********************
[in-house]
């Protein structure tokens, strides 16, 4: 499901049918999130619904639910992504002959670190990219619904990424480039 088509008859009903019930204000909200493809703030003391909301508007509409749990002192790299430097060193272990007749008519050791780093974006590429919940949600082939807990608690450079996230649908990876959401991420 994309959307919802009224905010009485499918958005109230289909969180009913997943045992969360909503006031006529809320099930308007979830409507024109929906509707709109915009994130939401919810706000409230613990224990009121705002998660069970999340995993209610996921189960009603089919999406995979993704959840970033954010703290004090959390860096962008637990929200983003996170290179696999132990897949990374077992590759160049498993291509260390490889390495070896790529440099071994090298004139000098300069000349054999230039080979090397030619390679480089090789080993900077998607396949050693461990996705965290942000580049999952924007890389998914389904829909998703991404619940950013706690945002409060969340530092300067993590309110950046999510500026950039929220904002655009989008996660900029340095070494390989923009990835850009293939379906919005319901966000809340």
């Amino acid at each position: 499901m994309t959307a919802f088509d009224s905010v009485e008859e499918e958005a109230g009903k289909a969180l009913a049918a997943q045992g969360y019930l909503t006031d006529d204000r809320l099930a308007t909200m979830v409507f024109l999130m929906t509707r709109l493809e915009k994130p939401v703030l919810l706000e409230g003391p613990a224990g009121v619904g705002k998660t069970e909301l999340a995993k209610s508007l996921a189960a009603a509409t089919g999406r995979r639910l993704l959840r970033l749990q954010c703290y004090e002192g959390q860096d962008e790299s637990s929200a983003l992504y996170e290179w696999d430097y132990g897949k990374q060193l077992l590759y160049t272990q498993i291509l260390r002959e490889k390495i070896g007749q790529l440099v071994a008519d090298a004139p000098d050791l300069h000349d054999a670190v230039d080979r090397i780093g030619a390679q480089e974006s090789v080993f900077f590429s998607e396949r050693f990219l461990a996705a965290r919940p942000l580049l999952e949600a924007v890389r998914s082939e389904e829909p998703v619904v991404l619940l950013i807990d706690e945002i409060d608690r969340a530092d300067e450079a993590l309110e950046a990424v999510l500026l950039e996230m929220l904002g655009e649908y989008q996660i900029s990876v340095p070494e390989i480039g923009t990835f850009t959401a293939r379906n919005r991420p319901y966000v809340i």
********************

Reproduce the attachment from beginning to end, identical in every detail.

[in-house]
């Protein structure tokens, strides 16, 4: 499901049918999130619904639910992504002959670190990219619904990424480039 088509008859009903019930204000909200493809703030003391909301508007509409749990002192790299430097060193272990007749008519050791780093974006590429919940949600082939807990608690450079996230649908990876959401991420 994309959307919802009224905010009485499918958005109230289909969180009913997943045992969360909503006031006529809320099930308007979830409507024109929906509707709109915009994130939401919810706000409230613990224990009121705002998660069970999340995993209610996921189960009603089919999406995979993704959840970033954010703290004090959390860096962008637990929200983003996170290179696999132990897949990374077992590759160049498993291509260390490889390495070896790529440099071994090298004139000098300069000349054999230039080979090397030619390679480089090789080993900077998607396949050693461990996705965290942000580049999952924007890389998914389904829909998703991404619940950013706690945002409060969340530092300067993590309110950046999510500026950039929220904002655009989008996660900029340095070494390989923009990835850009293939379906919005319901966000809340």
């Amino acid at each position: 499901m994309t959307a919802f088509d009224s905010v009485e008859e499918e958005a109230g009903k289909a969180l009913a049918a997943q045992g969360y019930l909503t006031d006529d204000r809320l099930a308007t909200m979830v409507f024109l999130m929906t509707r709109l493809e915009k994130p939401v703030l919810l706000e409230g003391p613990a224990g009121v619904g705002k998660t069970e909301l999340a995993k209610s508007l996921a189960a009603a509409t089919g999406r995979r639910l993704l959840r970033l749990q954010c703290y004090e002192g959390q860096d962008e790299s637990s929200a983003l992504y996170e290179w696999d430097y132990g897949k990374q060193l077992l590759y160049t272990q498993i291509l260390r002959e490889k390495i070896g007749q790529l440099v071994a008519d090298a004139p000098d050791l300069h000349d054999a670190v230039d080979r090397i780093g030619a390679q480089e974006s090789v080993f900077f590429s998607e396949r050693f990219l461990a996705a965290r919940p942000l580049l999952e949600a924007v890389r998914s082939e389904e829909p998703v619904v991404l619940l950013i807990d706690e945002i409060d608690r969340a530092d300067e450079a993590l309110e950046a990424v999510l500026l950039e996230m929220l904002g655009e649908y989008q996660i900029s990876v340095p070494e390989i480039g923009t990835f850009t959401a293939r379906n919005r991420p319901y966000v809340i």